“I don’t think the intention is to get down in the weeds of policy discussions right now.”
Andrew Leslie looked a bit dazed as he stood steadfast against a barrage of barbed reporter questions about his $72,000 government-paid moving expenses, and the revelations that he was courted by “several” political parties — that he refused to name.
So when I asked him what policy matters that the party would be discussing, especially in his wheelhouse of foreign affairs and national defence, I figured he’d breath a sigh of relief and filibuster the awaiting onslaught of chaos that the Tories so carefully plotted.
Instead, Leslie sidestepped.
“We are having discussions,” he said.
“But it’s a policy convention,” I said.
“Absolutely,” he said. After some verbal fumbling, he turned and welcomed the abrasive questioning of a legion of journalists who had yet to get a straight answer on, well, anything.
And that’s the absurd contradiction of modern political policy conventions.
Whether you are a Grit, a Dipper or a Tory, policy conventions have tended towards dog and pony shows, where the dogs have had their scripts vetted and the ponies are instructed to speak in platitudes.
Any optimism that had been tucked away in my overnight bag upon arriving in Montreal dissipated into the cavernous Montreal Palais de Congrès as Chrystia Freeland took the stage with American Democratic economic czar Larry Summers. Together, they stirred a pot of meaningless liberal propaganda and spoon-fed it to a room of half-interested partisans.
We must innovate to energize the middle class incomes that made this country great.
To curb household debt, we must not just have growth, but growth that benefits everyone.
Canada used to be great, but to be great again, we must consult with Canadians.
Meaningless drivel like that. When the first hour melted away into mind-numbing fog, all the buzzwords melted together to make each phrase less coherent than the last.
It’s to be expected from a leader, and even from the top party brass. But every aspect of the policy convention, aimed at giving the party a leg to stand on when it comes to criticizing the current regime, feels stripped to a bare-bone caricature of what the Liberal Party is supposed to be on paper.
Policy discussions took place, but positions adopted were shell casings inside which real policies were supposed to go. Royal commissions on innovation. National strategies on job creation. Federal directors for science.
It’s like organizing a big dance and forgetting to arrange any music.
It’s not extraordinary to request that a party promising to run and manage our economy, and do it better than the other guys, to provide some details.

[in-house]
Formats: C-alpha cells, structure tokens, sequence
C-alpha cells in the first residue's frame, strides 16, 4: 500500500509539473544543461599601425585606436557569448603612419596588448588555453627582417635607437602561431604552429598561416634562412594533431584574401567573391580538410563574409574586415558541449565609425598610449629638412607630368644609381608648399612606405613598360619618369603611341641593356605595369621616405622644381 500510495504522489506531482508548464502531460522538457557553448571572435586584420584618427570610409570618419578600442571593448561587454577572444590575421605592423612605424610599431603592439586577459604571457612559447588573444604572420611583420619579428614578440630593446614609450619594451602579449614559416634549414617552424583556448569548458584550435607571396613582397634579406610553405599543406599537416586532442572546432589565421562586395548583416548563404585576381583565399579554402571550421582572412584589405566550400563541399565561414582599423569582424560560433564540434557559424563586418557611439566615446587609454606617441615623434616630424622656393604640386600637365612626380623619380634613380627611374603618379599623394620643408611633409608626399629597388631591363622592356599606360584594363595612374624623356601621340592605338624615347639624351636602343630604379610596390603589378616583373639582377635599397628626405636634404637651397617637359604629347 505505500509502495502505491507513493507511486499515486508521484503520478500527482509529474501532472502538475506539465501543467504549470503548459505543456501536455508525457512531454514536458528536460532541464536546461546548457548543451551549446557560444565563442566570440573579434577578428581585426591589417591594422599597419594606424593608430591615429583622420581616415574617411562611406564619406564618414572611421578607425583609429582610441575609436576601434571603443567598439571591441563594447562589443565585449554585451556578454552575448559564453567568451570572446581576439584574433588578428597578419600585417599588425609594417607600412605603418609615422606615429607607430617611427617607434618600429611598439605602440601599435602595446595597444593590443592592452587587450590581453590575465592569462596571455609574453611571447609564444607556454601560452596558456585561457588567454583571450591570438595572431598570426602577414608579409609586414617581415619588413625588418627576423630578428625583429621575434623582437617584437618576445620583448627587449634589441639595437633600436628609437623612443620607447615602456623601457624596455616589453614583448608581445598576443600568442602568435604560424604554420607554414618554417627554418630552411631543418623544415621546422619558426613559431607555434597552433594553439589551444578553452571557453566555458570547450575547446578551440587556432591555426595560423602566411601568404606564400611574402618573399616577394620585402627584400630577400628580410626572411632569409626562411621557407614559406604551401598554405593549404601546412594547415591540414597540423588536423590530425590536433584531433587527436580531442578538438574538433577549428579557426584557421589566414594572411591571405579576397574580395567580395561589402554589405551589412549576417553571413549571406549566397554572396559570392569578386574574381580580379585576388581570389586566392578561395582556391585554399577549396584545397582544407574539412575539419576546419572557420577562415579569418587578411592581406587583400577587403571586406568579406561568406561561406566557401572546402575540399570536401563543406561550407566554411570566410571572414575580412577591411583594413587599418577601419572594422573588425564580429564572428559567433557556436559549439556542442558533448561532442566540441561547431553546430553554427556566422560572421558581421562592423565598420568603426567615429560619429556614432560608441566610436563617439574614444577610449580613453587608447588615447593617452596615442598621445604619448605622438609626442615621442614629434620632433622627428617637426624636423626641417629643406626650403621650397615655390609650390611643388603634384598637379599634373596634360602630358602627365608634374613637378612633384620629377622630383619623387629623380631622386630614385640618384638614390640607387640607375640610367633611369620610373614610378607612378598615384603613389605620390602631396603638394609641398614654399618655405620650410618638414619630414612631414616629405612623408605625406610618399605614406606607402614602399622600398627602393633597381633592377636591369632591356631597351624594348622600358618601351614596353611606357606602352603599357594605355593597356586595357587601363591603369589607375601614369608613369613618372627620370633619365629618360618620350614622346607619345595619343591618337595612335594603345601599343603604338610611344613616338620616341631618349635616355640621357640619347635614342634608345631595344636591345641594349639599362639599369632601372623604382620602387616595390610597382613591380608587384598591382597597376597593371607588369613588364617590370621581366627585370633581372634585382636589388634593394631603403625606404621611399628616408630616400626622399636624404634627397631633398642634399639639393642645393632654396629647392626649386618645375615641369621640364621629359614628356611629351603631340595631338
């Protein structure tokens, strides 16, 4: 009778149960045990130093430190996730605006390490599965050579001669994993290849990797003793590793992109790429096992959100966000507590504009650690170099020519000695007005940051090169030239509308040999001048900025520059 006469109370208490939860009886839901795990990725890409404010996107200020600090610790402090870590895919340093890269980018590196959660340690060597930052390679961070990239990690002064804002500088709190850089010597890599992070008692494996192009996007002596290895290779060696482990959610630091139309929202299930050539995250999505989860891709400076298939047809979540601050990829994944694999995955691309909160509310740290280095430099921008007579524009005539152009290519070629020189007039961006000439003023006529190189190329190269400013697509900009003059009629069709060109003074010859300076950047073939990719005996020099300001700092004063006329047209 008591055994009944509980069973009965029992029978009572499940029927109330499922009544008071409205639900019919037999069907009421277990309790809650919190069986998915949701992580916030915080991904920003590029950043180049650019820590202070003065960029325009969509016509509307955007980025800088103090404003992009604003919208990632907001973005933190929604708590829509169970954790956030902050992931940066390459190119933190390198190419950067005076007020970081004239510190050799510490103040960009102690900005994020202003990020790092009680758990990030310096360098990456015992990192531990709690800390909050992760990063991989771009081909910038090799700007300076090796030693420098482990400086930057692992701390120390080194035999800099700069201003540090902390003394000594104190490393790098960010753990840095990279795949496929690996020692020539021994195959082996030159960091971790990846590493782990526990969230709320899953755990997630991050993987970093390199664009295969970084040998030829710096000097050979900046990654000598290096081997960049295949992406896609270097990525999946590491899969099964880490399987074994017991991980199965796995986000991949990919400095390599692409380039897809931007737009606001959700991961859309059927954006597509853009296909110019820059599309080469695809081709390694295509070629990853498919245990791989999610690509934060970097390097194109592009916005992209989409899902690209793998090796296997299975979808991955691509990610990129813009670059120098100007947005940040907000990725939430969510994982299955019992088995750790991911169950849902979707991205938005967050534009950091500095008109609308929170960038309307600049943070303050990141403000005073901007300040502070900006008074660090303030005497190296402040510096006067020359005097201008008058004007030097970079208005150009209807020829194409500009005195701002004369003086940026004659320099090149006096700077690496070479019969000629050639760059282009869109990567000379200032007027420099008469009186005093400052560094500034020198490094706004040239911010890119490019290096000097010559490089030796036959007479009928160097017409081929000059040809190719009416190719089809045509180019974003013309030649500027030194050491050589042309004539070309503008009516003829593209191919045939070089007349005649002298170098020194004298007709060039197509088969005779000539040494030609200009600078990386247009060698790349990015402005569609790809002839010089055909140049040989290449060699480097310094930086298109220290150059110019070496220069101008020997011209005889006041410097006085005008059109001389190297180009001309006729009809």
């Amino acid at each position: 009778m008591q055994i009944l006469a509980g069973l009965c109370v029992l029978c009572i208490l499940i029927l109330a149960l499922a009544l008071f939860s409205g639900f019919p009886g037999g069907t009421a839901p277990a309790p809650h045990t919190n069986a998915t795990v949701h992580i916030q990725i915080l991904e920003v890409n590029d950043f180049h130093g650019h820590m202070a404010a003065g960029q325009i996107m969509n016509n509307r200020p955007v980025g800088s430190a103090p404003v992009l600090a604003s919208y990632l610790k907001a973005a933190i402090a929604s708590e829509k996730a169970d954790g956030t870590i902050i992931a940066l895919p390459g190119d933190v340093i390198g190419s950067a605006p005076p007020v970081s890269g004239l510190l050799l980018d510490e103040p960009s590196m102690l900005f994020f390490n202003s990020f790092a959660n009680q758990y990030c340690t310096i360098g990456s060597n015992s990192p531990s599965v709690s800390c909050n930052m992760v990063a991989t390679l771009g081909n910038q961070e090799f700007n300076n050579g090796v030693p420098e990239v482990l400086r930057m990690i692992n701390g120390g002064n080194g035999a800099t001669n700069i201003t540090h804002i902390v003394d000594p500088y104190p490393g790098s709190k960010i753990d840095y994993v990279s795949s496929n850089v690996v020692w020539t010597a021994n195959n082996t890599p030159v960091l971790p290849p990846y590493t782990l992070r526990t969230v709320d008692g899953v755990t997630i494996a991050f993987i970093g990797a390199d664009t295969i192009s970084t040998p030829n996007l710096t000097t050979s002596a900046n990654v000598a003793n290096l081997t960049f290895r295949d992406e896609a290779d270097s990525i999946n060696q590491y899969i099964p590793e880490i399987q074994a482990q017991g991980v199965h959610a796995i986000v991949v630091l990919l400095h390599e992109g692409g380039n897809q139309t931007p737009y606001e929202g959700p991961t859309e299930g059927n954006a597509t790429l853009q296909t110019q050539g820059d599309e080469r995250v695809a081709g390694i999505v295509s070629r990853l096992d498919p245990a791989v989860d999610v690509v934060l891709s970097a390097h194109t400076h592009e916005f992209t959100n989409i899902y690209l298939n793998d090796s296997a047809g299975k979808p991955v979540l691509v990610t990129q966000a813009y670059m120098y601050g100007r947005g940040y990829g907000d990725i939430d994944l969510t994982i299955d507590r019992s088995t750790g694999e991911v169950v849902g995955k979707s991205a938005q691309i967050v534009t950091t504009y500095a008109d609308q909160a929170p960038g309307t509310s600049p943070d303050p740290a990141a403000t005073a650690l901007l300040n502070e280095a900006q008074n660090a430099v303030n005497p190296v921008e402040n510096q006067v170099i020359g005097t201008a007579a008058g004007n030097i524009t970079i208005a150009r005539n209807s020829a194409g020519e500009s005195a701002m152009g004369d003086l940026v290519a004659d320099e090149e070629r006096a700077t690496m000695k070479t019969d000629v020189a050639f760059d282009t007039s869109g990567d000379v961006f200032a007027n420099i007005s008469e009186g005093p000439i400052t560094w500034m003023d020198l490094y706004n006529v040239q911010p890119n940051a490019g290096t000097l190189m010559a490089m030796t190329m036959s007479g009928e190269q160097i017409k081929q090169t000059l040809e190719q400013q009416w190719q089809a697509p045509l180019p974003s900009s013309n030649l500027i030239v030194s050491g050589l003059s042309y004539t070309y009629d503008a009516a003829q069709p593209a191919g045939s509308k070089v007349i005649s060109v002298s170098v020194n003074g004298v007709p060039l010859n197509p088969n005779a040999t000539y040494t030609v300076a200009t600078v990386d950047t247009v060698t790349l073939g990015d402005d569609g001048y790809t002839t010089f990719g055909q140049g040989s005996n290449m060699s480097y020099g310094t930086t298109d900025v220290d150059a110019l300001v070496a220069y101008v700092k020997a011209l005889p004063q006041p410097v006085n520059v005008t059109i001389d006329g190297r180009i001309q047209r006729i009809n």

Leslie became emblematic of that.
The former army brass refused to say which parties approach him to run, which parties he approach to run, which riding he would run in, whether that riding is Ottawa–Orleans, why his $72,000 move cost so much, whether he knew of the price tag, whether he supposed the policy, whether he supported any policy, whether he’d pay back the money, and, well, just about every question he was asked.
Last week, any Liberal worth their salt would rabidly reject any insinuation that their leader was light on policy.
Wait for the policy convention, they’d growl.
So we waited.
And here we are, and we’re no closer to a plan than we were last week.
They are, however, more than happy to lean on the accomplishments of the previous Liberal governments — it’s impossible to make it through any discussion with a Liberal, political or otherwise, without them inserting the Kelowna Accord into it — but ask them to re-commit to those ideas now, and that’s just not something that they can commit to right now.
Leslie may say we’re in the weeds, but I figure we’re through the looking glass.
To cite Lewis Carroll, as is usually a good idea:
“It’s very good jam,” said the Queen.
“Well, I don’t want any to-day, at any rate.”
“You couldn’t have it if you did want it,” the Queen said. “The rule is, jam to-morrow and jam yesterday – but never jam to-day.”
“It must come sometimes to ‘jam to-day’,” Alice objected.
“No, it can’t,” said the Queen. “It’s jam every other day: to-day isn’t any other day, you know.”
“I don’t understand you,” said Alice. “It’s dreadfully confusing!”
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